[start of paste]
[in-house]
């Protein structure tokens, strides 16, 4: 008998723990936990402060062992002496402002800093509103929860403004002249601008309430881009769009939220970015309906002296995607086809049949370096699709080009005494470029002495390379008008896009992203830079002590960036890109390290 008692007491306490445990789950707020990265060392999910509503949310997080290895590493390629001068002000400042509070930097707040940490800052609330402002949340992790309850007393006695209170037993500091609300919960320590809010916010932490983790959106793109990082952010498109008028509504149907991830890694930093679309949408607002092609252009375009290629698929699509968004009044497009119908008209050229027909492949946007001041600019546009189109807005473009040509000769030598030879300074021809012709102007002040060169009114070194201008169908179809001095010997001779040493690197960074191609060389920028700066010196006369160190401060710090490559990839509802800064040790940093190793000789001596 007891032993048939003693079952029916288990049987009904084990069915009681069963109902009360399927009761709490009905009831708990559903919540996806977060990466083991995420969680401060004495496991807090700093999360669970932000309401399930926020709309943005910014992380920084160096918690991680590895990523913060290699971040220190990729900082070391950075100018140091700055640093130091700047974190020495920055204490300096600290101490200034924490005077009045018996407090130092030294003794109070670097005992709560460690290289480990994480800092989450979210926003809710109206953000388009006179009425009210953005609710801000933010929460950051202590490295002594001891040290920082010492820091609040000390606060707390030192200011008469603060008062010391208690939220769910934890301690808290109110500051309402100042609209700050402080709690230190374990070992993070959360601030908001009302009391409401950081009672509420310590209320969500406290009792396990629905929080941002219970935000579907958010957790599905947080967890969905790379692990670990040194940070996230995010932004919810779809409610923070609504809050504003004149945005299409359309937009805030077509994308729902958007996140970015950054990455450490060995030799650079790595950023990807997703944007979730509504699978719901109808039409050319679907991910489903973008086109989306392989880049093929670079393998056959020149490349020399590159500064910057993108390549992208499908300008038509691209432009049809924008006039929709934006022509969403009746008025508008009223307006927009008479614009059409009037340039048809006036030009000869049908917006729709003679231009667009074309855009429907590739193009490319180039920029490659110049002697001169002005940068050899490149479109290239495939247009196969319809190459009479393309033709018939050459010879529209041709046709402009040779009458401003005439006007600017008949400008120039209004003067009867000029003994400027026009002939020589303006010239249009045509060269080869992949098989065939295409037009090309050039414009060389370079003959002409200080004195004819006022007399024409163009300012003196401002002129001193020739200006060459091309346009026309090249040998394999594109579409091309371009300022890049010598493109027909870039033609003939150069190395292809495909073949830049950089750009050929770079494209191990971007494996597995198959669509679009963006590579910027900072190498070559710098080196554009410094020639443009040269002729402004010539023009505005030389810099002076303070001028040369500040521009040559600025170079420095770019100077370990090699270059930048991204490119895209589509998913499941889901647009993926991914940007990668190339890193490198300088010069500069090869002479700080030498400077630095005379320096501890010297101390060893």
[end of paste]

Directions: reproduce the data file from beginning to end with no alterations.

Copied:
[in-house]
């Protein structure tokens, strides 16, 4: 008998723990936990402060062992002496402002800093509103929860403004002249601008309430881009769009939220970015309906002296995607086809049949370096699709080009005494470029002495390379008008896009992203830079002590960036890109390290 008692007491306490445990789950707020990265060392999910509503949310997080290895590493390629001068002000400042509070930097707040940490800052609330402002949340992790309850007393006695209170037993500091609300919960320590809010916010932490983790959106793109990082952010498109008028509504149907991830890694930093679309949408607002092609252009375009290629698929699509968004009044497009119908008209050229027909492949946007001041600019546009189109807005473009040509000769030598030879300074021809012709102007002040060169009114070194201008169908179809001095010997001779040493690197960074191609060389920028700066010196006369160190401060710090490559990839509802800064040790940093190793000789001596 007891032993048939003693079952029916288990049987009904084990069915009681069963109902009360399927009761709490009905009831708990559903919540996806977060990466083991995420969680401060004495496991807090700093999360669970932000309401399930926020709309943005910014992380920084160096918690991680590895990523913060290699971040220190990729900082070391950075100018140091700055640093130091700047974190020495920055204490300096600290101490200034924490005077009045018996407090130092030294003794109070670097005992709560460690290289480990994480800092989450979210926003809710109206953000388009006179009425009210953005609710801000933010929460950051202590490295002594001891040290920082010492820091609040000390606060707390030192200011008469603060008062010391208690939220769910934890301690808290109110500051309402100042609209700050402080709690230190374990070992993070959360601030908001009302009391409401950081009672509420310590209320969500406290009792396990629905929080941002219970935000579907958010957790599905947080967890969905790379692990670990040194940070996230995010932004919810779809409610923070609504809050504003004149945005299409359309937009805030077509994308729902958007996140970015950054990455450490060995030799650079790595950023990807997703944007979730509504699978719901109808039409050319679907991910489903973008086109989306392989880049093929670079393998056959020149490349020399590159500064910057993108390549992208499908300008038509691209432009049809924008006039929709934006022509969403009746008025508008009223307006927009008479614009059409009037340039048809006036030009000869049908917006729709003679231009667009074309855009429907590739193009490319180039920029490659110049002697001169002005940068050899490149479109290239495939247009196969319809190459009479393309033709018939050459010879529209041709046709402009040779009458401003005439006007600017008949400008120039209004003067009867000029003994400027026009002939020589303006010239249009045509060269080869992949098989065939295409037009090309050039414009060389370079003959002409200080004195004819006022007399024409163009300012003196401002002129001193020739200006060459091309346009026309090249040998394999594109579409091309371009300022890049010598493109027909870039033609003939150069190395292809495909073949830049950089750009050929770079494209191990971007494996597995198959669509679009963006590579910027900072190498070559710098080196554009410094020639443009040269002729402004010539023009505005030389810099002076303070001028040369500040521009040559600025170079420095770019100077370990090699270059930048991204490119895209589509998913499941889901647009993926991914940007990668190339890193490198300088010069500069090869002479700080030498400077630095005379320096501890010297101390060893």